Canada is one of the only countries in the western world without a national, coordinated system for organ and tissue donation and transplantation (OTDT). The system as it stands today is at capacity, and is struggling to cope with current needs and projected future demand.
In April 2008, Canadian Blood Services was given a mandate by the Federal, Provincial and Territorial Deputy Ministers of Health (excluding Quebec) to develop – in consultation with stakeholders, the public, and the medical community – a recommendation for a new national system for Organ and Tissue Donation and Transplantation (OTDT).
In September 2008, an initial stakeholder consultation was held to discuss the situation. More than 130 representatives from transplantation, donation, administration, Intensive Care Units, Emergency Room, tissue banks, Organ Procurement Organizations, patients, donor families, living donors, government and ethical/legal organizations were brought together. It was recommended that OTDT could best be served by a nationally coordinated system, but there were differences in opinion on roles, responsibilities and technical details of how the system should operate.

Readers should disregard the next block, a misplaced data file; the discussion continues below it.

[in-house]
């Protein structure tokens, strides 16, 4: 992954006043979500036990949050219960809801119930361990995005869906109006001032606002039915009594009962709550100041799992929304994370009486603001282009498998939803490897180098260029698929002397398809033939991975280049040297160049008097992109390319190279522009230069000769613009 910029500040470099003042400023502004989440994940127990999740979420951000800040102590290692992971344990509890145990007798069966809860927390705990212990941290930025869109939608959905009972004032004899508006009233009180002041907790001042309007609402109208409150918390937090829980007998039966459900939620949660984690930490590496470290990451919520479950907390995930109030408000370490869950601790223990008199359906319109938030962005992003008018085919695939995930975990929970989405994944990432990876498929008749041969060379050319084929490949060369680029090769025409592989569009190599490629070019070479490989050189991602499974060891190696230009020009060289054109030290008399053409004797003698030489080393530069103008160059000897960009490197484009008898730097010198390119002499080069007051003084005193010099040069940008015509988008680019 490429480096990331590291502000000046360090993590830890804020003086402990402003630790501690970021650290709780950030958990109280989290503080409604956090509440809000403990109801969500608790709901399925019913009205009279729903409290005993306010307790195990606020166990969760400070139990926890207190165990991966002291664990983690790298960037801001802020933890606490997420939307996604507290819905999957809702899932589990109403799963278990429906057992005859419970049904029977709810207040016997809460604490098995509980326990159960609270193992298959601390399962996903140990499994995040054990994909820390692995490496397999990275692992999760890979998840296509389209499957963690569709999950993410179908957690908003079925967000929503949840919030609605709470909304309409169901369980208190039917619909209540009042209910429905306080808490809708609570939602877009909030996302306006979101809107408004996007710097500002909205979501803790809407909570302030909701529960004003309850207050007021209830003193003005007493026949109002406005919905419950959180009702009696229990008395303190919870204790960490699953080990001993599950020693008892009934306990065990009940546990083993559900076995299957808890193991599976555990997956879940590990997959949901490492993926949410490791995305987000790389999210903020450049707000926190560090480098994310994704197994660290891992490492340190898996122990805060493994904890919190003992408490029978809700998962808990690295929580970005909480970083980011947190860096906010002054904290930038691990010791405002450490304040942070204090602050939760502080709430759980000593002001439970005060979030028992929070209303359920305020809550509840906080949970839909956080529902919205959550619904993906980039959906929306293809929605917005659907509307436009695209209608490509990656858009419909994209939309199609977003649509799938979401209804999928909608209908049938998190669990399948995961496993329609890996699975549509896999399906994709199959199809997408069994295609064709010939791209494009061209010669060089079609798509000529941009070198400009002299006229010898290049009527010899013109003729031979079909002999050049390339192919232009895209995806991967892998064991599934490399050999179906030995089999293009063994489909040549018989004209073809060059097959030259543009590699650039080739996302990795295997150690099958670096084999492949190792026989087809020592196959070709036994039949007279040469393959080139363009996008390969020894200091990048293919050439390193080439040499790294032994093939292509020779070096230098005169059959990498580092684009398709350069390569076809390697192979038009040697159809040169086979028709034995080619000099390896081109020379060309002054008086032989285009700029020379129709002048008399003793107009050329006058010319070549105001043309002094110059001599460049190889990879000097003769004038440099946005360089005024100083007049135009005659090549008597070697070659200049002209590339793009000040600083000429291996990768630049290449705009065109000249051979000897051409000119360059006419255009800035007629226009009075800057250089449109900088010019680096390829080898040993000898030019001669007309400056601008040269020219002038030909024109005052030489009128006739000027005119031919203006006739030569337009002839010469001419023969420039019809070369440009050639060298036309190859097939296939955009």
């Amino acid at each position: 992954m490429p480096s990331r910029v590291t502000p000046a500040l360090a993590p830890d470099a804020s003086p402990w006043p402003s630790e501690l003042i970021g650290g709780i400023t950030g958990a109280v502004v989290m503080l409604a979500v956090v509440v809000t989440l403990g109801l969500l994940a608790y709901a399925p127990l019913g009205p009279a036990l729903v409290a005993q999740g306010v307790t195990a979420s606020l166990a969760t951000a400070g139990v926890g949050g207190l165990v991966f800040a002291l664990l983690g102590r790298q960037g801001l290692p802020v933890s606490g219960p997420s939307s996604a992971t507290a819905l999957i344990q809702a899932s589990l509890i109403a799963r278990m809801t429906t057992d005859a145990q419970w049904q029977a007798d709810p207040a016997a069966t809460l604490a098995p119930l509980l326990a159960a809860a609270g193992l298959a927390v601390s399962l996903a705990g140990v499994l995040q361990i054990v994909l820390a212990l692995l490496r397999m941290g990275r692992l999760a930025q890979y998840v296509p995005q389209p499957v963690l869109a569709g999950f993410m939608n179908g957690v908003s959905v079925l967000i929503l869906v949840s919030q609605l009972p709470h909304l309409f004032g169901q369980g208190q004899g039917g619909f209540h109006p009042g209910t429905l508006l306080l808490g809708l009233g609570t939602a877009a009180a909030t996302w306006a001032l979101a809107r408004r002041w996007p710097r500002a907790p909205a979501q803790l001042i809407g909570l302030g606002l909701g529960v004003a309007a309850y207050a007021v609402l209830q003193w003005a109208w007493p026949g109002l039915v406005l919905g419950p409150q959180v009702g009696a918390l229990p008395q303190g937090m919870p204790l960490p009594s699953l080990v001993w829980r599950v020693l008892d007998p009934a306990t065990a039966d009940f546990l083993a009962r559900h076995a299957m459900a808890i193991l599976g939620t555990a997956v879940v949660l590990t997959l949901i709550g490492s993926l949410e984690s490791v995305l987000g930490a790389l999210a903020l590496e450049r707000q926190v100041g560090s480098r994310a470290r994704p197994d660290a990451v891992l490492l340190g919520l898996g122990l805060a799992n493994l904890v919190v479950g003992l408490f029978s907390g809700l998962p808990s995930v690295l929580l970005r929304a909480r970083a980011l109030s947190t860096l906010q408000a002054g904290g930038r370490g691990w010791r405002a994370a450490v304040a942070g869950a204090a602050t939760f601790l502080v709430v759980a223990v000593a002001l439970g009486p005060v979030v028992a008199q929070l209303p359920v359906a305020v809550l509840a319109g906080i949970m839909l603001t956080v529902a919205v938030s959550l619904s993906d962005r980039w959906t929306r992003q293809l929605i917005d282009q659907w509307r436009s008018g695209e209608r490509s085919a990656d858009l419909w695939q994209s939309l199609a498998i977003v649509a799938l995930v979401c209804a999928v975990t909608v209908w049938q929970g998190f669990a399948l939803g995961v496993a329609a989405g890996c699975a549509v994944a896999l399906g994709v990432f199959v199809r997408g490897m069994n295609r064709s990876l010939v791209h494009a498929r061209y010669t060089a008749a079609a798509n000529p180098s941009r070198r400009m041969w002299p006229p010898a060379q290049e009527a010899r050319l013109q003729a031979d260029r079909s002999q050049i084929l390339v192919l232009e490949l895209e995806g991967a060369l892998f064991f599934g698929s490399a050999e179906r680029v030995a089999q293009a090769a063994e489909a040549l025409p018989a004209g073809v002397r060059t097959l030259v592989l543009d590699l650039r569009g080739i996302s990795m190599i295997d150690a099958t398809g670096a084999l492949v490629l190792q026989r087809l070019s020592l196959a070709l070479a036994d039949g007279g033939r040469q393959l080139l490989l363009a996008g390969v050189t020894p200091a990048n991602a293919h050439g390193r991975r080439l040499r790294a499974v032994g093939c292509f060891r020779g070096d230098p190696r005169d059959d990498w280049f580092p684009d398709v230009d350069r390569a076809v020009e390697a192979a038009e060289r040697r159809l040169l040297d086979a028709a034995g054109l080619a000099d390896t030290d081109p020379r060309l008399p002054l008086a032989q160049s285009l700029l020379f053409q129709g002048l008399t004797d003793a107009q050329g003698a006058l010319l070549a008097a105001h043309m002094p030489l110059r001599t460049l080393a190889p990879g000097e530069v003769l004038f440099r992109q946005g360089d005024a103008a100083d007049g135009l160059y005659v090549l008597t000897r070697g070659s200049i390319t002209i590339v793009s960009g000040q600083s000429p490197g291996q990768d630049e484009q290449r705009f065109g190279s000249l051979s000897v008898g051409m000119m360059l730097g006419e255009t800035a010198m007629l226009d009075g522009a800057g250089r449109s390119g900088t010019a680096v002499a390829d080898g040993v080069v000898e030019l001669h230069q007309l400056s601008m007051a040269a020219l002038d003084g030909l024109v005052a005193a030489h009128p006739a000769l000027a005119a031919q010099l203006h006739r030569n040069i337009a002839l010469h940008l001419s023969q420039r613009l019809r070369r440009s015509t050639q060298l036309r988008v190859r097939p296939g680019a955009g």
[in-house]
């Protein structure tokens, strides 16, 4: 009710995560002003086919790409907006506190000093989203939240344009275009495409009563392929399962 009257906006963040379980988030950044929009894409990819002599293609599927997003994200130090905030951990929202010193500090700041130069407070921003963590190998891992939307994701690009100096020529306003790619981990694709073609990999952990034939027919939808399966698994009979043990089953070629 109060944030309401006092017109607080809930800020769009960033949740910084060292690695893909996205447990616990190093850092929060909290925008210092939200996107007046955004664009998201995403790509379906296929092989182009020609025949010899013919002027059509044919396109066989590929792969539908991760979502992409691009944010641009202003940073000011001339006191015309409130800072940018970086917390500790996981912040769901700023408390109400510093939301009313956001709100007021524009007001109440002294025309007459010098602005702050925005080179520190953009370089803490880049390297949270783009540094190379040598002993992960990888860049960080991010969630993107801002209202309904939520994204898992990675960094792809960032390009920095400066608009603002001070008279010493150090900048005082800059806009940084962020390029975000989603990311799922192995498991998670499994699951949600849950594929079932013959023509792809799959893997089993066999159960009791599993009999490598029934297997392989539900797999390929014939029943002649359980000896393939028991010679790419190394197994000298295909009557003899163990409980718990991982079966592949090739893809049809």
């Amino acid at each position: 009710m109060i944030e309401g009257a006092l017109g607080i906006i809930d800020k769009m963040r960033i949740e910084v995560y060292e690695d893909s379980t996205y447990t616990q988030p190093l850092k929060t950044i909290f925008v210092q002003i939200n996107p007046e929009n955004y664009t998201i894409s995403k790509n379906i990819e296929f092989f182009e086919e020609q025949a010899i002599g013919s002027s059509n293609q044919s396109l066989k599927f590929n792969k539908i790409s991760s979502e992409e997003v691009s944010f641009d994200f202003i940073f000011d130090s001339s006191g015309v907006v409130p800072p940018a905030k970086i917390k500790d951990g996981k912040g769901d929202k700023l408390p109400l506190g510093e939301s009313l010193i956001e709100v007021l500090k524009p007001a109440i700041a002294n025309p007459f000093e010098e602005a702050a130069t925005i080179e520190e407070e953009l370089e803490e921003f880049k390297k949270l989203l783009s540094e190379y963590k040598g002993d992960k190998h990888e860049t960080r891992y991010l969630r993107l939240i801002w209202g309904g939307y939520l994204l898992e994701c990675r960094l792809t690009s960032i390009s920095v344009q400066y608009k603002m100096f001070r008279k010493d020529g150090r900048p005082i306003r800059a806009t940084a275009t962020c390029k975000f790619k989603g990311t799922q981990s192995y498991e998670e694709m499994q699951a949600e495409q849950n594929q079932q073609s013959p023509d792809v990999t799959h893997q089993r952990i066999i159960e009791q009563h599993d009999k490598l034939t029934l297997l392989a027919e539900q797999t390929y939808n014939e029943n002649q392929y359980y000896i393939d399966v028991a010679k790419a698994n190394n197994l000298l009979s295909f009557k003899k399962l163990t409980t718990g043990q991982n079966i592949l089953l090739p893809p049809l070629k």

In May 2009, three committees were struck, a Steering Committee made up of 12 prominent experts in public healthcare policy, and two expert committees, one focused on organs and the other on tissues. These committees met throughout 2009-2010 and together with the OTDT communities and Canadian Blood Services, delivered Call to Action: A strategic plan to improve organ and tissue donation and transplantation performance for Canadians to deputy ministers of health in April 2011. This document is currently under review.
Governments remain committed to improving OTDT in Canada, and on May 24, 2012, provincial and territorial governments gave their approval for moving forward on the national system. We will continue to work closely with governments and stakeholders on next steps. For information, please see Call to Action.